Bu­reau­cracy was an­other hor­ror. “But we ben­e­fited from the changes in gov­ern­ment sub­si­dies, which switched from headage to acreage. As we had more acres than an­i­mals, we did well from it.”

The farm came with just a few sheep which were thin and old. “The first spring we had ter­ri­ble lambs. So we bought around 200 pure Black Welsh Moun­tain sheep,” she says.

City-bound peo­ple yearn to live by the sea­sons. In win­ter, Steve and Yuki feed and nur­ture the sheep; in spring, they han­dle the new lambs and hunt out dis­tressed ewes; in the sum­mer, they shear and sell to the Wool Mar­ket­ing Board; and in the au­tumn, they sell the ram lambs. “We don’t make any money on the sheep, but we get sub­si­dies and the sheep do shape the land­scape.” The B&B, on the other hand, brings in £60,000 a year. “Peo­ple just come all the time,” says Yuki.

Since they took over Cae Gwyn they have had two chil­dren. Lewy is now four, and such is their pas­sion for the farm that they have named their youngest, just seven months old, Cae Gwyn. But they are leav­ing be­cause they want to move to Ja­pan to be close to Yuki’s rel­a­tives.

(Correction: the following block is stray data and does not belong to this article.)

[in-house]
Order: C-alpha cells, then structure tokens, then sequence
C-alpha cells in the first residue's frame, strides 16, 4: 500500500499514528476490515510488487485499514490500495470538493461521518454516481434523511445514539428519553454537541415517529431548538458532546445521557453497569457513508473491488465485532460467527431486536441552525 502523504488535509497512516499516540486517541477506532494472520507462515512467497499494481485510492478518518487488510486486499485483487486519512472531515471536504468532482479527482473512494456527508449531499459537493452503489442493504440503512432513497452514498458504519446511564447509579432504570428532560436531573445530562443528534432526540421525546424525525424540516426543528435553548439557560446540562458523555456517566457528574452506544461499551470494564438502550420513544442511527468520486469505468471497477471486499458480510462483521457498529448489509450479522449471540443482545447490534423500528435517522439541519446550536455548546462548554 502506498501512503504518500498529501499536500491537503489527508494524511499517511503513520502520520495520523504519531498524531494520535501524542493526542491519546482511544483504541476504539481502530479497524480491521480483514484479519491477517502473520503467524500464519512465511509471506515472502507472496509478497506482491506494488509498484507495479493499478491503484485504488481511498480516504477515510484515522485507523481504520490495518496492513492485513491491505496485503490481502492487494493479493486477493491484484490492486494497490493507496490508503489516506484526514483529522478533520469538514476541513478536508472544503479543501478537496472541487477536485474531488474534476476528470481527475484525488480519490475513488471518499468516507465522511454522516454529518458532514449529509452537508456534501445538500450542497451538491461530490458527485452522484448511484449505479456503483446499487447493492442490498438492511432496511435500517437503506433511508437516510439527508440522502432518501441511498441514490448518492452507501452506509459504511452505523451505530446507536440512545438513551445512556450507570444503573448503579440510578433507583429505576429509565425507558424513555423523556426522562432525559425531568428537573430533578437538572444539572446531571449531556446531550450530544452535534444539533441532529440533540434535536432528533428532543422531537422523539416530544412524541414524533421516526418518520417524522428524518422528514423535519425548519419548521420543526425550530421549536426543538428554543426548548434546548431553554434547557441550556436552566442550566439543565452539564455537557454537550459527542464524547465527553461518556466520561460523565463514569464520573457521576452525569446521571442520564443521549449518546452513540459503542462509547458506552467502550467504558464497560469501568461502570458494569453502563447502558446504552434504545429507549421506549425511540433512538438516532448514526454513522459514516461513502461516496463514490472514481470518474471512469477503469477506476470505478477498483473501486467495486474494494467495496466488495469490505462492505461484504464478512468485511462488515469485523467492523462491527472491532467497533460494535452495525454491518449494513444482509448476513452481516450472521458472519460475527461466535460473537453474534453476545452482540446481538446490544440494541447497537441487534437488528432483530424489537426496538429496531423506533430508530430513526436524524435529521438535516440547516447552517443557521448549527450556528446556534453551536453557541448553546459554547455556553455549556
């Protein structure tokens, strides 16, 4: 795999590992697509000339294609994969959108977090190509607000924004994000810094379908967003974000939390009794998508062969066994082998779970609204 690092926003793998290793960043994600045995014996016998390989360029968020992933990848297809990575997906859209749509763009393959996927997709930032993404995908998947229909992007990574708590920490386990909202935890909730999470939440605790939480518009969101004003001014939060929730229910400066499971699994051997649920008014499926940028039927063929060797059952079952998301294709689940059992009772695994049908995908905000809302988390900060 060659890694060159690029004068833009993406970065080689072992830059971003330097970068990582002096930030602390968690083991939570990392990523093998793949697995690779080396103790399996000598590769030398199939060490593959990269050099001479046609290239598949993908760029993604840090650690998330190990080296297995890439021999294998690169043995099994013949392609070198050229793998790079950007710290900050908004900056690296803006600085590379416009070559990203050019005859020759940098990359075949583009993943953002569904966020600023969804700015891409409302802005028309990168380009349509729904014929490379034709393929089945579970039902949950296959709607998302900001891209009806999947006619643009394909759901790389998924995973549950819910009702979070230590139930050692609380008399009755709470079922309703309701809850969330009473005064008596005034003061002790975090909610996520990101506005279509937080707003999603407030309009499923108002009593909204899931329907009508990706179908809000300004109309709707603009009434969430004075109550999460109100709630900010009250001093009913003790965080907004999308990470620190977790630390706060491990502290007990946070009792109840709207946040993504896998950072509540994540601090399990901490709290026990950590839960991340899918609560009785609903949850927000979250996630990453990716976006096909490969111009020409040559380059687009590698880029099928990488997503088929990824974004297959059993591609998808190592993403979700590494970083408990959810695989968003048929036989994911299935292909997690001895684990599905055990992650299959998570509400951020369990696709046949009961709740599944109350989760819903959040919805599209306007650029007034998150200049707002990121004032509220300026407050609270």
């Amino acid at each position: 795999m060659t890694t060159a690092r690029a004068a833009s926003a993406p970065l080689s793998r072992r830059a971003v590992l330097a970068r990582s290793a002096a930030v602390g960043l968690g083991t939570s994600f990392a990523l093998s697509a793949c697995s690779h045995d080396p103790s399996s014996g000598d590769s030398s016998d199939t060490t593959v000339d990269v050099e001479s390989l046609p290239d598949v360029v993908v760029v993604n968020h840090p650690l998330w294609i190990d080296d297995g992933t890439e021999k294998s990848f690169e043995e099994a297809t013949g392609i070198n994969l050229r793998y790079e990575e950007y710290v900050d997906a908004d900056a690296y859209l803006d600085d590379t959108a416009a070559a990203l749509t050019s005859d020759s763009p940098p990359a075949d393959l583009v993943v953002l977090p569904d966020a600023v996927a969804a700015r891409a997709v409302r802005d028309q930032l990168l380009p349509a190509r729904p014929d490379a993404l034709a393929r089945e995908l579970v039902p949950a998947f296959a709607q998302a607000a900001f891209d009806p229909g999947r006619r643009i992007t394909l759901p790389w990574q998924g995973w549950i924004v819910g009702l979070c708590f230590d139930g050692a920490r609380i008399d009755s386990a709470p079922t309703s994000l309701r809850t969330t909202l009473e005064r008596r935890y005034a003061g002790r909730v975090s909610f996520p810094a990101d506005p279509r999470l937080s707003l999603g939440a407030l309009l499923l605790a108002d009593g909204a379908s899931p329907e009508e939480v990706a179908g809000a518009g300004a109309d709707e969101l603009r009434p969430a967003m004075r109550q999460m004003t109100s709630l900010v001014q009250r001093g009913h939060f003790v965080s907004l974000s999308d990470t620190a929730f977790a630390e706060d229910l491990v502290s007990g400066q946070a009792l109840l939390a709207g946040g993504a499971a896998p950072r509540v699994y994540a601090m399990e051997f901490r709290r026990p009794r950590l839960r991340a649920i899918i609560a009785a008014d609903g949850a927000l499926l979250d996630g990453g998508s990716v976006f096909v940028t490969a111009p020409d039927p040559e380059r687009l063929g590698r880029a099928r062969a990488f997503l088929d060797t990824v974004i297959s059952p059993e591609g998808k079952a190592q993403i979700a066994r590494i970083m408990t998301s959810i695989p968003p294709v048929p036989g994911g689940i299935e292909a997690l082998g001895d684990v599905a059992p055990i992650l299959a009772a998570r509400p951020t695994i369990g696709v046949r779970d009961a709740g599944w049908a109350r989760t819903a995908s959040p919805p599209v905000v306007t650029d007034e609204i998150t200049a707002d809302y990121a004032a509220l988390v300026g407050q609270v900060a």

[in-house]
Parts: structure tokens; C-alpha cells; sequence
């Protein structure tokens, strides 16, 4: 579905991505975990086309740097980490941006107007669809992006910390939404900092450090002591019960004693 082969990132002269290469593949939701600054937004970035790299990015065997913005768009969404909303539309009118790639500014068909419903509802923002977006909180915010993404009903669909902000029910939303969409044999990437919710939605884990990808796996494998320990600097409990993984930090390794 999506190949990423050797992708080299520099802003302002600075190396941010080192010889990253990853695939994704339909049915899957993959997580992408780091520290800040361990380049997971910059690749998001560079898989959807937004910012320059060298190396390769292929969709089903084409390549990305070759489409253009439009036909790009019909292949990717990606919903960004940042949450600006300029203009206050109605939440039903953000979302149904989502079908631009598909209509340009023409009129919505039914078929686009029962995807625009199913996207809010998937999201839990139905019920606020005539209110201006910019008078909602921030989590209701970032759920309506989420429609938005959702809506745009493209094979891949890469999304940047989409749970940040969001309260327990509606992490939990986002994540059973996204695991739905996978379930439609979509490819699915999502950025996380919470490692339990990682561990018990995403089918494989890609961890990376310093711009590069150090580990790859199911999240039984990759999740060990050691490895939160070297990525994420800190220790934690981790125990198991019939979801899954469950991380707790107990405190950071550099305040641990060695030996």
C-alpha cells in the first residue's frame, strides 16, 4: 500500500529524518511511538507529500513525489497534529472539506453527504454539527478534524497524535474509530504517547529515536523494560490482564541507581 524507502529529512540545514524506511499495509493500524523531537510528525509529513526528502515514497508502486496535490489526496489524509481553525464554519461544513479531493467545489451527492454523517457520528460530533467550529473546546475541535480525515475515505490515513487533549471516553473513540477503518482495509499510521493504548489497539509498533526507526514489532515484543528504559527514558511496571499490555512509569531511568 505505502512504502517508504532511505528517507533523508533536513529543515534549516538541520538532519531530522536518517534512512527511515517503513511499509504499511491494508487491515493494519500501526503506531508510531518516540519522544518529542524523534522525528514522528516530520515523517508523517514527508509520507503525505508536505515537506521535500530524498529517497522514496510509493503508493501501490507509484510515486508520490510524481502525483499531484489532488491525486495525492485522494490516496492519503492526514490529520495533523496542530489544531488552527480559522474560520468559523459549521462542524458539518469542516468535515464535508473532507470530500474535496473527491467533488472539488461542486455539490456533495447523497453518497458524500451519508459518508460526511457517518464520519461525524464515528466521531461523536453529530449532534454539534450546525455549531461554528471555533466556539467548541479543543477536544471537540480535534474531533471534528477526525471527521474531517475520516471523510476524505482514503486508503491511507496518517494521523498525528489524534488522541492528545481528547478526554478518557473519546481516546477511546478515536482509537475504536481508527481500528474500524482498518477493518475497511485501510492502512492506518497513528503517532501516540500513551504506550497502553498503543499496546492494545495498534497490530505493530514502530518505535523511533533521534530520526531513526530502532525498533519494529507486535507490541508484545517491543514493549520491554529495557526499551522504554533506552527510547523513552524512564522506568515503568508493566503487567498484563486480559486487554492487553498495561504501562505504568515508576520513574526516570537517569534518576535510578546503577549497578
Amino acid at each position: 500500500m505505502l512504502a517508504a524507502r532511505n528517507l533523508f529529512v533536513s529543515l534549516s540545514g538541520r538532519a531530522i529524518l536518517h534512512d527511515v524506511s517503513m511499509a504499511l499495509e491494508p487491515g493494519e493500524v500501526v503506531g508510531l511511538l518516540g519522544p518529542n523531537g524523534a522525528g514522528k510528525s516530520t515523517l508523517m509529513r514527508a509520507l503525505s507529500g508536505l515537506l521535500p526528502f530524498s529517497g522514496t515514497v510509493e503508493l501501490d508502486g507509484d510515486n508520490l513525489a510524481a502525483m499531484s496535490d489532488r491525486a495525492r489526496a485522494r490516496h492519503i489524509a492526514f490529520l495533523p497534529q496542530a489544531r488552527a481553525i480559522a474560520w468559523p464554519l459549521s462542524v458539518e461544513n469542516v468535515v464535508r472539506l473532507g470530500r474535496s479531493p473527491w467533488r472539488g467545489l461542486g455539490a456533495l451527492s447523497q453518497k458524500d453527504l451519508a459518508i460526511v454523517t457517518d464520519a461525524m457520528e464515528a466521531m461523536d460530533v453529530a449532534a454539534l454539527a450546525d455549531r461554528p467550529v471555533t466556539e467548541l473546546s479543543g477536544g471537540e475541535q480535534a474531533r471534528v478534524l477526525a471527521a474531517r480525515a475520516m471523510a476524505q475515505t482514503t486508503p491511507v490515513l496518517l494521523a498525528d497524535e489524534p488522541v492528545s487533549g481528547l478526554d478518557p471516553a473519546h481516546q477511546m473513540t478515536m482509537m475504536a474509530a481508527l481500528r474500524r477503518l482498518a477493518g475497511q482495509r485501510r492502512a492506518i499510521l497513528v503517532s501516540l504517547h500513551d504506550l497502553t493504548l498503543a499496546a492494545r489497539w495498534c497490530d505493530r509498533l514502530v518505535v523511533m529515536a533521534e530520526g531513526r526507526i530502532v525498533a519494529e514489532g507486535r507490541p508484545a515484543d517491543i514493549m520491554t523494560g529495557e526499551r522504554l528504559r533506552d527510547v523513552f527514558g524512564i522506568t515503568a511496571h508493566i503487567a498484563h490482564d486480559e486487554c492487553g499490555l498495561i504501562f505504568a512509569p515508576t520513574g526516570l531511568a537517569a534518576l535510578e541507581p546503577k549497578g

The Bar­netts hap­pened on their farm by luck. Find­ing a small­hold­ing can be hard — they lurk like lit­tle nuggets of gold in the es­tate agents’ win­dows, dis­guised as a house with pad­docks or derelict barn with land. So when Claire and Alan Tay­lor moved five years ago to a house with 20 acres near Honi­ton, they asked Stacks for help with the prop­erty search. Alan is a re­new­able en­ergy en­gi­neer and was too busy for ex­ten­sive prop­erty-hunt­ing. Claire now does most of the work on the small­hold­ing, but she was used to the rhythms of rural life as she had looked af­ter her mother’s sheep for years.